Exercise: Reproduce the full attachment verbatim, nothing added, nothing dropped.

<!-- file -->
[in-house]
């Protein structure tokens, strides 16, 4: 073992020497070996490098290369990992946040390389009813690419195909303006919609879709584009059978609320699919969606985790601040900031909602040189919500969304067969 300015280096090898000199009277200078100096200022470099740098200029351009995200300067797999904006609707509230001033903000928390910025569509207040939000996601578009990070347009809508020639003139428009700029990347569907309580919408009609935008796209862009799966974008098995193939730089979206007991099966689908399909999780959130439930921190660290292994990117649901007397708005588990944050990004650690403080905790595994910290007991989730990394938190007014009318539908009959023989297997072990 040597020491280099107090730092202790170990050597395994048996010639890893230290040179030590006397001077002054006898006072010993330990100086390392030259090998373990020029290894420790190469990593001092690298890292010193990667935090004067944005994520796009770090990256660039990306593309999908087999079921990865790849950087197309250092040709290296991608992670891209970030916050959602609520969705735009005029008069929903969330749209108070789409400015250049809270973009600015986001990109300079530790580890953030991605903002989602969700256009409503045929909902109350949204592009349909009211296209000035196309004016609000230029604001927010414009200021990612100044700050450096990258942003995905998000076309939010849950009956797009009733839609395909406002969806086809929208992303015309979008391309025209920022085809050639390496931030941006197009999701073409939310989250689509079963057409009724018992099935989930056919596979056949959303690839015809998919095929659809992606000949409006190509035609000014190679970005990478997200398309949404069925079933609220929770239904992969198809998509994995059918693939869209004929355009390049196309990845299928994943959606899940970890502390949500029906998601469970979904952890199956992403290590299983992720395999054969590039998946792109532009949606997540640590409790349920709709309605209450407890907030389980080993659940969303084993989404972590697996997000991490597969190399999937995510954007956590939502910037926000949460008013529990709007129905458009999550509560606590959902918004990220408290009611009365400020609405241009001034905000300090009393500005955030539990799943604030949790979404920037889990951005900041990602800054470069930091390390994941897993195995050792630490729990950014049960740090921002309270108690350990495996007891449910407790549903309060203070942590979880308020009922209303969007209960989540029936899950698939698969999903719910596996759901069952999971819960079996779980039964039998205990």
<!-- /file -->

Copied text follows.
[in-house]
């Protein structure tokens, strides 16, 4: 073992020497070996490098290369990992946040390389009813690419195909303006919609879709584009059978609320699919969606985790601040900031909602040189919500969304067969 300015280096090898000199009277200078100096200022470099740098200029351009995200300067797999904006609707509230001033903000928390910025569509207040939000996601578009990070347009809508020639003139428009700029990347569907309580919408009609935008796209862009799966974008098995193939730089979206007991099966689908399909999780959130439930921190660290292994990117649901007397708005588990944050990004650690403080905790595994910290007991989730990394938190007014009318539908009959023989297997072990 040597020491280099107090730092202790170990050597395994048996010639890893230290040179030590006397001077002054006898006072010993330990100086390392030259090998373990020029290894420790190469990593001092690298890292010193990667935090004067944005994520796009770090990256660039990306593309999908087999079921990865790849950087197309250092040709290296991608992670891209970030916050959602609520969705735009005029008069929903969330749209108070789409400015250049809270973009600015986001990109300079530790580890953030991605903002989602969700256009409503045929909902109350949204592009349909009211296209000035196309004016609000230029604001927010414009200021990612100044700050450096990258942003995905998000076309939010849950009956797009009733839609395909406002969806086809929208992303015309979008391309025209920022085809050639390496931030941006197009999701073409939310989250689509079963057409009724018992099935989930056919596979056949959303690839015809998919095929659809992606000949409006190509035609000014190679970005990478997200398309949404069925079933609220929770239904992969198809998509994995059918693939869209004929355009390049196309990845299928994943959606899940970890502390949500029906998601469970979904952890199956992403290590299983992720395999054969590039998946792109532009949606997540640590409790349920709709309605209450407890907030389980080993659940969303084993989404972590697996997000991490597969190399999937995510954007956590939502910037926000949460008013529990709007129905458009999550509560606590959902918004990220408290009611009365400020609405241009001034905000300090009393500005955030539990799943604030949790979404920037889990951005900041990602800054470069930091390390994941897993195995050792630490729990950014049960740090921002309270108690350990495996007891449910407790549903309060203070942590979880308020009922209303969007209960989540029936899950698939698969999903719910596996759901069952999971819960079996779980039964039998205990």